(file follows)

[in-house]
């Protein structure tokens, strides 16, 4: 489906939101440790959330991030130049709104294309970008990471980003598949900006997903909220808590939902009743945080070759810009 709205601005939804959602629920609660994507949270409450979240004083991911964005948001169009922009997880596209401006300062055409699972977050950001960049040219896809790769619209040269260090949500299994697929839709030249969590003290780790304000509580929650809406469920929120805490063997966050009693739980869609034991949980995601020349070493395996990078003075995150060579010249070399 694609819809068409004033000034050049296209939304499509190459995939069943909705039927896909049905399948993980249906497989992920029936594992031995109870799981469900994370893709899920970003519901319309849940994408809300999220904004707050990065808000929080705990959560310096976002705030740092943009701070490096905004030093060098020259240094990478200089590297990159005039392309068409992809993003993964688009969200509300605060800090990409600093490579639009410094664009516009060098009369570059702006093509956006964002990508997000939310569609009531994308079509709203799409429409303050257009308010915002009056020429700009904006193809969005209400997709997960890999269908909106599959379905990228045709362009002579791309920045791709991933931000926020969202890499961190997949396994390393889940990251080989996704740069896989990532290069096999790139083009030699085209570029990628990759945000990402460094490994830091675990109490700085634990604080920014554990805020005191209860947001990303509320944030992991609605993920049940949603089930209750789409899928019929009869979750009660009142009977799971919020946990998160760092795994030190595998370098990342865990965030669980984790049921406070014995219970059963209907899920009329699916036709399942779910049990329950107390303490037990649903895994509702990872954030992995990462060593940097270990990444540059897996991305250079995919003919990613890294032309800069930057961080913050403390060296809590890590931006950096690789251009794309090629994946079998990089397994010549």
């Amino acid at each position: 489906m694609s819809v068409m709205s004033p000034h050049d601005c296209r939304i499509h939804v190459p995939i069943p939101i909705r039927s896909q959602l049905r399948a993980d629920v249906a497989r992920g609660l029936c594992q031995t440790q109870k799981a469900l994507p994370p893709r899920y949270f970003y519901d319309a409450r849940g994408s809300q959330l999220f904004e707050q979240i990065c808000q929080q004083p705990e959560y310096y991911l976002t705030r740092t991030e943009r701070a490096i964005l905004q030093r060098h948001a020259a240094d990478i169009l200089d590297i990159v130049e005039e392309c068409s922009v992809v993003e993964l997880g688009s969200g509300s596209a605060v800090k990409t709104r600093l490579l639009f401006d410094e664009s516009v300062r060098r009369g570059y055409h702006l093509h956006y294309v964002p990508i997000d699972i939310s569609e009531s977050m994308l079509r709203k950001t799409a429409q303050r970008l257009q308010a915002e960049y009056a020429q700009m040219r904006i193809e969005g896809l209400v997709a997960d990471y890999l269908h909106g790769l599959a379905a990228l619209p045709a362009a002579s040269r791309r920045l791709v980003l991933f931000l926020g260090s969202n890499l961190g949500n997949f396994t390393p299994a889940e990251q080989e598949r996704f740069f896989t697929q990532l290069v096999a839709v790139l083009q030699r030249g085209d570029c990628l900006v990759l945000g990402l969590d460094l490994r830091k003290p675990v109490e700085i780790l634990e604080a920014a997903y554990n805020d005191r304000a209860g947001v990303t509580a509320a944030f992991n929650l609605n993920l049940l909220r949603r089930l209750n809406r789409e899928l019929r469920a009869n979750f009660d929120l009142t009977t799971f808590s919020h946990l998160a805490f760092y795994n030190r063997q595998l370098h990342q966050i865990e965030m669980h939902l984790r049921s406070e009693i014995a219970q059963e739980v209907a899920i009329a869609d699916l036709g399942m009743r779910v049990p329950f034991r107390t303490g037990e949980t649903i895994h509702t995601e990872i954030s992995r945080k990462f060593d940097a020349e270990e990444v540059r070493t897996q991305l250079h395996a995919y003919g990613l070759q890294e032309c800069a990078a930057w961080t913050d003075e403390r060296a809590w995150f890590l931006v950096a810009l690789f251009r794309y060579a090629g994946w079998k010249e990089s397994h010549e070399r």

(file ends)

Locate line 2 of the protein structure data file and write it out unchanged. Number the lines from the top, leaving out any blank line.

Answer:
């Protein structure tokens, strides 16, 4: 489906939101440790959330991030130049709104294309970008990471980003598949900006997903909220808590939902009743945080070759810009 709205601005939804959602629920609660994507949270409450979240004083991911964005948001169009922009997880596209401006300062055409699972977050950001960049040219896809790769619209040269260090949500299994697929839709030249969590003290780790304000509580929650809406469920929120805490063997966050009693739980869609034991949980995601020349070493395996990078003075995150060579010249070399 694609819809068409004033000034050049296209939304499509190459995939069943909705039927896909049905399948993980249906497989992920029936594992031995109870799981469900994370893709899920970003519901319309849940994408809300999220904004707050990065808000929080705990959560310096976002705030740092943009701070490096905004030093060098020259240094990478200089590297990159005039392309068409992809993003993964688009969200509300605060800090990409600093490579639009410094664009516009060098009369570059702006093509956006964002990508997000939310569609009531994308079509709203799409429409303050257009308010915002009056020429700009904006193809969005209400997709997960890999269908909106599959379905990228045709362009002579791309920045791709991933931000926020969202890499961190997949396994390393889940990251080989996704740069896989990532290069096999790139083009030699085209570029990628990759945000990402460094490994830091675990109490700085634990604080920014554990805020005191209860947001990303509320944030992991609605993920049940949603089930209750789409899928019929009869979750009660009142009977799971919020946990998160760092795994030190595998370098990342865990965030669980984790049921406070014995219970059963209907899920009329699916036709399942779910049990329950107390303490037990649903895994509702990872954030992995990462060593940097270990990444540059897996991305250079995919003919990613890294032309800069930057961080913050403390060296809590890590931006950096690789251009794309090629994946079998990089397994010549």